Look at the heroes of our faith throughout the Bible.

In Genesis 22, God told Abraham to sacrifice his son Isaac. Um, no one is going to decide to do that in the moment. But in the past Abraham had pre-decided, My God is always trustworthy, so whatever he asks me to do, I will obey and honor him. (Thankfully, God let good ol’ Abe off the hook.)

In Ruth chapter one, we find Ruth and her sister Orpah with their mother-in-law, Naomi. Times are tough and getting worse. Naomi is headed back to her hometown, where her prospects are no better. Naomi tells the girls to stay and make new, better lives for themselves. It is the choice that gives them the best chances, so Orpah agrees to leave. But Ruth had pre-decided to make Naomi her ride-or-die: Where you go, I will go. Where you stay, I will stay. Your God will be my God.

Ruth had pre-decided her commitment to Naomi.

Then there’s Daniel. He and his friends were essentially taken hostage and forced to live in a foreign land. Constant attempts were made to brainwash them into thinking like their captors and eating the food they ate. Yet Daniel believed eating the king’s food would dishonor God. We read in Daniel 1:8, “But Daniel resolved …” We could say, “Daniel pre-decided.” It says, “But Daniel resolved not to defile himself with the royal food and wine, and he asked the chief official for permission not to defile himself this way.”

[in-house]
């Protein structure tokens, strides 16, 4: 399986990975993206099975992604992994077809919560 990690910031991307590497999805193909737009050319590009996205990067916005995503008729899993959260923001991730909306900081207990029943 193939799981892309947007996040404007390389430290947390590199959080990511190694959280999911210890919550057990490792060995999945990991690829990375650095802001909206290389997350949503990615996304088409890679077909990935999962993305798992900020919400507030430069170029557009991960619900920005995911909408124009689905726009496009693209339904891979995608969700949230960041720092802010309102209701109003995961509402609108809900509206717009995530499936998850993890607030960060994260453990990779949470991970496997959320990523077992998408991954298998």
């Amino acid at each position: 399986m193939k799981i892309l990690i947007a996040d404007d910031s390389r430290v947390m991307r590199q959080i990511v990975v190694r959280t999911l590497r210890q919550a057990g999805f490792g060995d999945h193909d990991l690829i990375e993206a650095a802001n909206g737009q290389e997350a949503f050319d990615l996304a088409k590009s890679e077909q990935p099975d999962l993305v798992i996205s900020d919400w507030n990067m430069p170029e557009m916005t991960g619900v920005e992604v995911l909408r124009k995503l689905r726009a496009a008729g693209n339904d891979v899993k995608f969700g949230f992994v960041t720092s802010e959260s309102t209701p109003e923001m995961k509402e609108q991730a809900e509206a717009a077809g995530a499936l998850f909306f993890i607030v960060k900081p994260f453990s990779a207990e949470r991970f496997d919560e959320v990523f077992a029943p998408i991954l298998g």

Daniel didn’t wait to get to the dining room, where he might have been tempted to go against his values by the perfectly seared tomahawk ribeye and the molten-chocolate lava cake. No, he pre-decided, My values will be determined by God, not others. I will honor my God with my choices.

Daniel pre-decided his commitment to God.

When we decide now what we will do later, with God’s help, we will determine our course of action before the moment of decision. It will look like this:


When faced with [situation], I have pre-decided to [action].


For instance: “When I begin to worry, I will read 1 Peter 5:7, pray, and give the burden to God.”

Or “When I’m tempted to make an impulse purchase of more than fifty dollars, I will wait at least three days before I decide whether to buy it.”

Or “When I have written an angry email, I will sleep on it before deciding to hit send.”

If you were to start applying everything we have discussed so far in making pre-decisions, how might that positively affect your life? Here are three immediate benefits…


Craig Groeschel, Think Ahead: 7 Decisions You Can Make Today for the God-Honoring Life You Want Tomorrow (Grand Rapids, MI: Zondervan, 2024), 7–9.

We have just released a 8-week study on the topic: Think Ahead by Craig Groeschel. You can get it on Amazon. It is also available as part of Good Questions Have Groups Talking.